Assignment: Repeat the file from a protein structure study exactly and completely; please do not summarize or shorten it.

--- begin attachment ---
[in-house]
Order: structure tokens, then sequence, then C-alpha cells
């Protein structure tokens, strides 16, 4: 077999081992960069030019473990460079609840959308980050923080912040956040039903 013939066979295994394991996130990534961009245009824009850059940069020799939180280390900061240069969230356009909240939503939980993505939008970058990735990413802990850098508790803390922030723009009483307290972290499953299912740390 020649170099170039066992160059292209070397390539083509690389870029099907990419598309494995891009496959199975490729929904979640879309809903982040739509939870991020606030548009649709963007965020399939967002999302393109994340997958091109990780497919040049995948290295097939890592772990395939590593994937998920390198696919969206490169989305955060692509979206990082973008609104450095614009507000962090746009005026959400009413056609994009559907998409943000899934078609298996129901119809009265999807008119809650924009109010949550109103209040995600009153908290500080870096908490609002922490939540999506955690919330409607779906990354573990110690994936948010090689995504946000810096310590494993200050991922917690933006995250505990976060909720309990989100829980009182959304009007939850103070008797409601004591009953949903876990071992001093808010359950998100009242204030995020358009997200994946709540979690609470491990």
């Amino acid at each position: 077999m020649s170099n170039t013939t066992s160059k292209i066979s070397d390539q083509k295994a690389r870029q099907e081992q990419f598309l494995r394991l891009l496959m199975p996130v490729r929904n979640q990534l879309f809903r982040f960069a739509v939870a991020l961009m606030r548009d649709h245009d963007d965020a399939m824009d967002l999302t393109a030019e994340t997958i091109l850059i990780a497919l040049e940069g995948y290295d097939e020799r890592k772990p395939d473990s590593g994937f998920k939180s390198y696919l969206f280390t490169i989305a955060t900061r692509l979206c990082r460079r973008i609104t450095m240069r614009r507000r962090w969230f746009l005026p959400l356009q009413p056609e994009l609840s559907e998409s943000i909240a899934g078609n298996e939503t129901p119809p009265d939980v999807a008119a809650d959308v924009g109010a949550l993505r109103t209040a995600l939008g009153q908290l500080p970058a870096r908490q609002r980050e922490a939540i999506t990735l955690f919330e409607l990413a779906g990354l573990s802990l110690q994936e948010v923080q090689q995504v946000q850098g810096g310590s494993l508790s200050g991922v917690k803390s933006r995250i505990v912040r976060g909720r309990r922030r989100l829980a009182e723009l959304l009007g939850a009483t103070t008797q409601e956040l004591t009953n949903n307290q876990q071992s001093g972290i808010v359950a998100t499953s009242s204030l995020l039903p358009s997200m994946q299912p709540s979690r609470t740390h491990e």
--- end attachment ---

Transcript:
[in-house]
Order: structure tokens, then sequence, then C-alpha cells
């Protein structure tokens, strides 16, 4: 077999081992960069030019473990460079609840959308980050923080912040956040039903 013939066979295994394991996130990534961009245009824009850059940069020799939180280390900061240069969230356009909240939503939980993505939008970058990735990413802990850098508790803390922030723009009483307290972290499953299912740390 020649170099170039066992160059292209070397390539083509690389870029099907990419598309494995891009496959199975490729929904979640879309809903982040739509939870991020606030548009649709963007965020399939967002999302393109994340997958091109990780497919040049995948290295097939890592772990395939590593994937998920390198696919969206490169989305955060692509979206990082973008609104450095614009507000962090746009005026959400009413056609994009559907998409943000899934078609298996129901119809009265999807008119809650924009109010949550109103209040995600009153908290500080870096908490609002922490939540999506955690919330409607779906990354573990110690994936948010090689995504946000810096310590494993200050991922917690933006995250505990976060909720309990989100829980009182959304009007939850103070008797409601004591009953949903876990071992001093808010359950998100009242204030995020358009997200994946709540979690609470491990």
């Amino acid at each position: 077999m020649s170099n170039t013939t066992s160059k292209i066979s070397d390539q083509k295994a690389r870029q099907e081992q990419f598309l494995r394991l891009l496959m199975p996130v490729r929904n979640q990534l879309f809903r982040f960069a739509v939870a991020l961009m606030r548009d649709h245009d963007d965020a399939m824009d967002l999302t393109a030019e994340t997958i091109l850059i990780a497919l040049e940069g995948y290295d097939e020799r890592k772990p395939d473990s590593g994937f998920k939180s390198y696919l969206f280390t490169i989305a955060t900061r692509l979206c990082r460079r973008i609104t450095m240069r614009r507000r962090w969230f746009l005026p959400l356009q009413p056609e994009l609840s559907e998409s943000i909240a899934g078609n298996e939503t129901p119809p009265d939980v999807a008119a809650d959308v924009g109010a949550l993505r109103t209040a995600l939008g009153q908290l500080p970058a870096r908490q609002r980050e922490a939540i999506t990735l955690f919330e409607l990413a779906g990354l573990s802990l110690q994936e948010v923080q090689q995504v946000q850098g810096g310590s494993l508790s200050g991922v917690k803390s933006r995250i505990v912040r976060g909720r309990r922030r989100l829980a009182e723009l959304l009007g939850a009483t103070t008797q409601e956040l004591t009953n949903n307290q876990q071992s001093g972290i808010v359950a998100t499953s009242s204030l995020l039903p358009s997200m994946q299912p709540s979690r609470t740390h491990e």